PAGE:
Terrain Generation with Perlin Noise

The other night, I was feeling up for a coding challenge. I wanted to play around with using noise to procedurally generate some terrains using Three.js. After a short research session, I decided I would produce the height values for my terrain using a Perlin noise function. Once I had these values, I could then easily update the geometry in my terrain. If you’re interested in doing this as well, I’ll walk you through some of the code for my solution below. The full source for this demo is available on GitHub, and you can also check out the live demo

Simple Plane

The first thing we need to do is add a plane to our scene. To do this, we first create a PlaneBufferGeometry, passing values representing its width and height as well as how many segments should be used in each dimension. Once we have our geometry, we use it to to construct a Mesh, and provide a simple MeshLambertMaterial for rendering. I won’t get into the basics of setting up a scene in Three.js in this post, but if you want to see how that’s done, be sure to check out the source code on GitHub.

var geometry = new THREE.PlaneBufferGeometry( 2000, 2000, 256, 256 );
var material = new THREE.MeshLambertMaterial({color: 0x3c3951});
var terrain = new THREE.Mesh( geometry, material );
terrain.rotation.x = -Math.PI / 2;
scene.add( terrain );

Flat Terrain

Random Noise

Now that we have our plane added to the scene, lets make sure we can affect the geometry. The following code will loop through each vertex in our geometry and assign a random number between 0 and 60 to the vertice’s z-component. In our demonstration, the z-values correspond to height values for our vertices, so the code below will result in an extremely jagged terrain. Once we have updated our vertex positions, we indicate that they have been updated, and recompute the vertex normals for our lighting calculations.

var peak = 60;
var vertices = terrain.geometry.attributes.position.array;
for (var i = 0; i <= vertices.length; i += 3) {
    vertices[i+2] = peak * Math.random();
terrain.geometry.attributes.position.needsUpdate = true;

Random Terrain

Perlin Noise

As you can see, the results above aren’t very appealing. It turns out, terrains in nature aren’t quite as random as the one we’ve created. A good random number generator will produce a sequence of numbers that are unrelated, and transitions between each value won’t necessarily follow any set of constraints. Terrains however, are inherently structured. Hills, for instance, are fairly smooth in nature, and though there are exceptions, the size of hills in a given area tend to be of a similar size. This is where Perlin noise can be used to great effect. With Perlin noise, we can randomize the height values in our terrain while maintaining a more smooth transition between neighboring vertices. I’d definitely encourage you to read up on the algorithm itself, but for now, here is a link to an implementation of Perlin noise in JavaScript that I adapted for my own project.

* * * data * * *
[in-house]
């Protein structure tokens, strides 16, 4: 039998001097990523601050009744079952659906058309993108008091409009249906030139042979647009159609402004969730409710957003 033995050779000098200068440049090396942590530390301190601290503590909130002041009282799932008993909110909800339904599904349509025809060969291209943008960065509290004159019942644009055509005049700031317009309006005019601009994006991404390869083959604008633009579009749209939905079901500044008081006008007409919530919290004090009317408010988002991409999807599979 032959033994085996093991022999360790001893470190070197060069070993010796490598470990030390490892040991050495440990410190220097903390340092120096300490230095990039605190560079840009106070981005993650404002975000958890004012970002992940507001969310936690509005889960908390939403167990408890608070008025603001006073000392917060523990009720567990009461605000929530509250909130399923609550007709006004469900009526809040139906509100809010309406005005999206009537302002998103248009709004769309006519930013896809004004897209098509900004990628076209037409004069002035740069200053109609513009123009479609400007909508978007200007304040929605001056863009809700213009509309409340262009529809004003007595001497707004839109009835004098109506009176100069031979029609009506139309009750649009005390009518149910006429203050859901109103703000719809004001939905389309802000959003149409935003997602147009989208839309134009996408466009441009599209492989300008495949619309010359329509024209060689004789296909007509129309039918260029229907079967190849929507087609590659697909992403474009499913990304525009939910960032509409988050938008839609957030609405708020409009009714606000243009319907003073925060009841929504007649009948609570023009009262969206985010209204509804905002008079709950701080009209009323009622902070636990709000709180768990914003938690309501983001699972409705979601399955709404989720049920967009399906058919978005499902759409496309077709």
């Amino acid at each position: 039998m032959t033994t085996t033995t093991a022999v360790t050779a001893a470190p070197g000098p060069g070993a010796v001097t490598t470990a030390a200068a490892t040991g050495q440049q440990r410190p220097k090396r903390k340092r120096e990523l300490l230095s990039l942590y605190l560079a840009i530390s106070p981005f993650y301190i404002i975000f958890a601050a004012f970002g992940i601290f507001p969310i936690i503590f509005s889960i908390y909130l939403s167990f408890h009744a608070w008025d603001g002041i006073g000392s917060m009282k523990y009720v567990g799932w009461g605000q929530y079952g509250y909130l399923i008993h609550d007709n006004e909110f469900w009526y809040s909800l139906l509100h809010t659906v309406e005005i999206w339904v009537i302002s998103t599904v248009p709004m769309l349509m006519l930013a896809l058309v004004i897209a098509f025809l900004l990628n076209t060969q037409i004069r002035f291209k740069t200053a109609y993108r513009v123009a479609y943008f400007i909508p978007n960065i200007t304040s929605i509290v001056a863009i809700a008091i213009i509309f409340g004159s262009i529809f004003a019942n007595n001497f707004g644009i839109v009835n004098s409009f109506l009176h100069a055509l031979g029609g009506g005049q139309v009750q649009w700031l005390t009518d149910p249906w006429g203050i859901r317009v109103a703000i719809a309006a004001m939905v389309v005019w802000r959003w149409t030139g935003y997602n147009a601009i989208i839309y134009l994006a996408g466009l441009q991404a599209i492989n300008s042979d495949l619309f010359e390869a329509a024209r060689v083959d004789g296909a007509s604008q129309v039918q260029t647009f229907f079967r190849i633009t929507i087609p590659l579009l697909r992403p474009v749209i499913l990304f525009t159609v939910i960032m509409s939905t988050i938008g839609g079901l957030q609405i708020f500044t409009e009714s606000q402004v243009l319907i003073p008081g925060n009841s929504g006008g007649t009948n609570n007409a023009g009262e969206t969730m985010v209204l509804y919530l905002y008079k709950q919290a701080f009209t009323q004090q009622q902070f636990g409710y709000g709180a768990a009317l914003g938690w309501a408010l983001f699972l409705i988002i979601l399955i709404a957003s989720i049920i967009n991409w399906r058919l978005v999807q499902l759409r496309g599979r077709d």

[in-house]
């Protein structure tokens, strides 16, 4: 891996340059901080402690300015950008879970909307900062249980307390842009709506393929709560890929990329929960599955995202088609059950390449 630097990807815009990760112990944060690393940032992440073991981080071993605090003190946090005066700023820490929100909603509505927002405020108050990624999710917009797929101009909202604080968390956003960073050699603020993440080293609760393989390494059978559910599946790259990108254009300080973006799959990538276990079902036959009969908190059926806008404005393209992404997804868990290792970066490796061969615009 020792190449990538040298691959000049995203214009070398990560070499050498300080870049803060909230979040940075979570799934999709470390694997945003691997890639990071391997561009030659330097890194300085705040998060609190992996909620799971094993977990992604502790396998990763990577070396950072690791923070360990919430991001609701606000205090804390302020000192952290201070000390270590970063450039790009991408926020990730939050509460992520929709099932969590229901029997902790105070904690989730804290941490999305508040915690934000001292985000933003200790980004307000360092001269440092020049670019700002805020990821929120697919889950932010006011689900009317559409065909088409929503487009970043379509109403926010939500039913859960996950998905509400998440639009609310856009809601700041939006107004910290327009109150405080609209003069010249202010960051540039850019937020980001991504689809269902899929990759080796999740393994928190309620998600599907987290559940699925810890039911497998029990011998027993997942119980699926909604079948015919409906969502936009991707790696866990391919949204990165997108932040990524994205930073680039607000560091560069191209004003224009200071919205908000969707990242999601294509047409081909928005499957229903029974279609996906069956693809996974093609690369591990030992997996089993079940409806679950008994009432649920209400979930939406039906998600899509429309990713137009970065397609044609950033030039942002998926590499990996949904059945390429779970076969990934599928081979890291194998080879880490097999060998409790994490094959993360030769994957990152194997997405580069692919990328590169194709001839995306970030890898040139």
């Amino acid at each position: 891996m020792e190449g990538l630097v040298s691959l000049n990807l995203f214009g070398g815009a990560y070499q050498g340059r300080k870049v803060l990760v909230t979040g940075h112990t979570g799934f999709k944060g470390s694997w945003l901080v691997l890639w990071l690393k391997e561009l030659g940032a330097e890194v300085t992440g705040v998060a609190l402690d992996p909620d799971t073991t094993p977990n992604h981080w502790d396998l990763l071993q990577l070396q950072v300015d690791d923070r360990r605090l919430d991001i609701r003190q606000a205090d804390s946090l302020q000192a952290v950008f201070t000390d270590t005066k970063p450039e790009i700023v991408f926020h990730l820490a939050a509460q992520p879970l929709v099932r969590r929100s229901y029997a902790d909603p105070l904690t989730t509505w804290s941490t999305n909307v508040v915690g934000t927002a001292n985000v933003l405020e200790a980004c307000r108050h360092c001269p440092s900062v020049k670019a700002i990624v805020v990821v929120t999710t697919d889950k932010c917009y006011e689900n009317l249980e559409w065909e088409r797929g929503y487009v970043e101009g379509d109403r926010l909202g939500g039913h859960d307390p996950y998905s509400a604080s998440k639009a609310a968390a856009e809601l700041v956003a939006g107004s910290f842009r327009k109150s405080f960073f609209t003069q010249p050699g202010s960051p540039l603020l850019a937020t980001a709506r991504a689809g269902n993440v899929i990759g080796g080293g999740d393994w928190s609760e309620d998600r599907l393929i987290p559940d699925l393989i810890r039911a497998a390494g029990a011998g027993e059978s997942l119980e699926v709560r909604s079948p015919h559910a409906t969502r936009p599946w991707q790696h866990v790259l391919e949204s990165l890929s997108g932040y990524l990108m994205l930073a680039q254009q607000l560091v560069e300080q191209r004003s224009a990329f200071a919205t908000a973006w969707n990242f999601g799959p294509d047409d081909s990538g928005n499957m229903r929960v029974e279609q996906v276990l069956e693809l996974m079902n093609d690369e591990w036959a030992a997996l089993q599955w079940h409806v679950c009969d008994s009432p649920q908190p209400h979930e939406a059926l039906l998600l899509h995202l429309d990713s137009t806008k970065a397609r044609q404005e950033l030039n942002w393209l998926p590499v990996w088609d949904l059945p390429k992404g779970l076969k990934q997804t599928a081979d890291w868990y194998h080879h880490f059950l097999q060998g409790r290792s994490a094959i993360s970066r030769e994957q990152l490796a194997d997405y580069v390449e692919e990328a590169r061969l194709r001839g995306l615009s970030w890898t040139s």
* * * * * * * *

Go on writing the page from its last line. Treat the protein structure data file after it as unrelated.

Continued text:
The code below loops through every vertex in our terrain’s mesh, and once again updates the z-component with a new value. This time, instead of using a random number generator, we calculate the new value of the z-component for each vertex by passing the x and y components of the vertex as parameters to a 2D perlin noise function. As we pass these values in, we divide them by a smoothing factor in order to gain some control over the shape of our landscap. The larger the number we use, the more smooth our terrain will be. The result of this noise function is a number between -1 and 1, so we multiply this value by our maximum desired peak height to get our final value for each vertex’s z-component.

var peak = 60;
var smoothing = 300;
var vertices = terrain.geometry.attributes.position.array;
for (var i = 0; i <= vertices.length; i += 3) {
    vertices[i+2] = peak * perlin.noise(
terrain.geometry.attributes.position.needsUpdate = true;

Perlin Noise Terrain

Conclusion and Next Steps

Much better! The output above is far more convincing than in the random noise example. The final result is a terrain with a fairly uniform distribution of similarly-sized hills, which we can easily tweak using our smoothing factor and maximum allowed peak height. This is a great starting point, but there is a lot more to your usual terrain than just simple, rolling hills. In the future, I would love to find some time to update our terrain with more interesting topographical features such as mountains, rivers, and ravines. For now though, we’ve produced some good results.

I hope this demonstration helped explain how you can use noise functions to produce height values for a procedurally generated terrain. Don’t forget to check out the full source code for this demo on GitHub. If you have any questions, I’d love to hear from you, and will do my best to answer them. Thanks for following along!

Live Demo
GitHub Repository